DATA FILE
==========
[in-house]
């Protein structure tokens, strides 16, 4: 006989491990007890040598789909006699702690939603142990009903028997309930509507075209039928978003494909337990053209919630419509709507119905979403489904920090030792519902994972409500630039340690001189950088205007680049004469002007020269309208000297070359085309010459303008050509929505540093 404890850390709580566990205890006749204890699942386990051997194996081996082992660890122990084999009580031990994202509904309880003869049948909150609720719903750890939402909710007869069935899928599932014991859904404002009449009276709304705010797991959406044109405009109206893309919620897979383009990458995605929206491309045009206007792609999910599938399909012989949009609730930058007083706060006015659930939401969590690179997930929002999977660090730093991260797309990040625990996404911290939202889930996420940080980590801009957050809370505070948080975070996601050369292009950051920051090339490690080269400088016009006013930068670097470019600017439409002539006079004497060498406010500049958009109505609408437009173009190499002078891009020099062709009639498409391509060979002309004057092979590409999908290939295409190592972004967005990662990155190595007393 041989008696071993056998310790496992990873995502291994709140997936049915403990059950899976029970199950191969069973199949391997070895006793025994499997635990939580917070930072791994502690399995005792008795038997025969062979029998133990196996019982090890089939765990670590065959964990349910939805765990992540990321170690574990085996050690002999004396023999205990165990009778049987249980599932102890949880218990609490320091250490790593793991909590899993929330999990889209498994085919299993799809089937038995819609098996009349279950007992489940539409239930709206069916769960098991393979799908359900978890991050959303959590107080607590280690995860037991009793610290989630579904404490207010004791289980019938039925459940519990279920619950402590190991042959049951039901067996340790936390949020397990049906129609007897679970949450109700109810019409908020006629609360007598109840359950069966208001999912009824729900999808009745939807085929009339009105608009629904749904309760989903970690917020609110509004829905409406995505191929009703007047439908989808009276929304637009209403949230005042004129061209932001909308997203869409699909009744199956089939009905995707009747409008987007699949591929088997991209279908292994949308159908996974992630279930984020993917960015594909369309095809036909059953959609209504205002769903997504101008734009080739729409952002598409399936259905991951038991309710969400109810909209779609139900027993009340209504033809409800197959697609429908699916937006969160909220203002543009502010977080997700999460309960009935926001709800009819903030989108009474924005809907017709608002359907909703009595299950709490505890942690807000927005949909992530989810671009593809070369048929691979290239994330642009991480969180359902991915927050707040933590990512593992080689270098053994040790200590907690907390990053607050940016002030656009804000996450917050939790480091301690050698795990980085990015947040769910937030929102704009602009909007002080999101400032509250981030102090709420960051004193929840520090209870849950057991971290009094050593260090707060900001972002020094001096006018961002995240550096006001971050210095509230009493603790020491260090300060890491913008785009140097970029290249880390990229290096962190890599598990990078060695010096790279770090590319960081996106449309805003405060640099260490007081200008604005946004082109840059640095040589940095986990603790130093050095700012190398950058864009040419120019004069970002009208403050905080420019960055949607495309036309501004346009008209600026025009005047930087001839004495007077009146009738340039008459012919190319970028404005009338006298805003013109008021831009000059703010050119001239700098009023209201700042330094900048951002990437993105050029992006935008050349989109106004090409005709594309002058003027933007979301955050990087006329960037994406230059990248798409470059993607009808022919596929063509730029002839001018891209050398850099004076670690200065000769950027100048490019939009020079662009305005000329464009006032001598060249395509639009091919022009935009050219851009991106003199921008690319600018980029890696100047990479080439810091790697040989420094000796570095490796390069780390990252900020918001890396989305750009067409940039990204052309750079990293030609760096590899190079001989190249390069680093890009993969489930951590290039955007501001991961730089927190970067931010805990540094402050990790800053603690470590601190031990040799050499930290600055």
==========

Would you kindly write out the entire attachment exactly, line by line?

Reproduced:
[in-house]
């Protein structure tokens, strides 16, 4: 006989491990007890040598789909006699702690939603142990009903028997309930509507075209039928978003494909337990053209919630419509709507119905979403489904920090030792519902994972409500630039340690001189950088205007680049004469002007020269309208000297070359085309010459303008050509929505540093 404890850390709580566990205890006749204890699942386990051997194996081996082992660890122990084999009580031990994202509904309880003869049948909150609720719903750890939402909710007869069935899928599932014991859904404002009449009276709304705010797991959406044109405009109206893309919620897979383009990458995605929206491309045009206007792609999910599938399909012989949009609730930058007083706060006015659930939401969590690179997930929002999977660090730093991260797309990040625990996404911290939202889930996420940080980590801009957050809370505070948080975070996601050369292009950051920051090339490690080269400088016009006013930068670097470019600017439409002539006079004497060498406010500049958009109505609408437009173009190499002078891009020099062709009639498409391509060979002309004057092979590409999908290939295409190592972004967005990662990155190595007393 041989008696071993056998310790496992990873995502291994709140997936049915403990059950899976029970199950191969069973199949391997070895006793025994499997635990939580917070930072791994502690399995005792008795038997025969062979029998133990196996019982090890089939765990670590065959964990349910939805765990992540990321170690574990085996050690002999004396023999205990165990009778049987249980599932102890949880218990609490320091250490790593793991909590899993929330999990889209498994085919299993799809089937038995819609098996009349279950007992489940539409239930709206069916769960098991393979799908359900978890991050959303959590107080607590280690995860037991009793610290989630579904404490207010004791289980019938039925459940519990279920619950402590190991042959049951039901067996340790936390949020397990049906129609007897679970949450109700109810019409908020006629609360007598109840359950069966208001999912009824729900999808009745939807085929009339009105608009629904749904309760989903970690917020609110509004829905409406995505191929009703007047439908989808009276929304637009209403949230005042004129061209932001909308997203869409699909009744199956089939009905995707009747409008987007699949591929088997991209279908292994949308159908996974992630279930984020993917960015594909369309095809036909059953959609209504205002769903997504101008734009080739729409952002598409399936259905991951038991309710969400109810909209779609139900027993009340209504033809409800197959697609429908699916937006969160909220203002543009502010977080997700999460309960009935926001709800009819903030989108009474924005809907017709608002359907909703009595299950709490505890942690807000927005949909992530989810671009593809070369048929691979290239994330642009991480969180359902991915927050707040933590990512593992080689270098053994040790200590907690907390990053607050940016002030656009804000996450917050939790480091301690050698795990980085990015947040769910937030929102704009602009909007002080999101400032509250981030102090709420960051004193929840520090209870849950057991971290009094050593260090707060900001972002020094001096006018961002995240550096006001971050210095509230009493603790020491260090300060890491913008785009140097970029290249880390990229290096962190890599598990990078060695010096790279770090590319960081996106449309805003405060640099260490007081200008604005946004082109840059640095040589940095986990603790130093050095700012190398950058864009040419120019004069970002009208403050905080420019960055949607495309036309501004346009008209600026025009005047930087001839004495007077009146009738340039008459012919190319970028404005009338006298805003013109008021831009000059703010050119001239700098009023209201700042330094900048951002990437993105050029992006935008050349989109106004090409005709594309002058003027933007979301955050990087006329960037994406230059990248798409470059993607009808022919596929063509730029002839001018891209050398850099004076670690200065000769950027100048490019939009020079662009305005000329464009006032001598060249395509639009091919022009935009050219851009991106003199921008690319600018980029890696100047990479080439810091790697040989420094000796570095490796390069780390990252900020918001890396989305750009067409940039990204052309750079990293030609760096590899190079001989190249390069680093890009993969489930951590290039955007501001991961730089927190970067931010805990540094402050990790800053603690470590601190031990040799050499930290600055």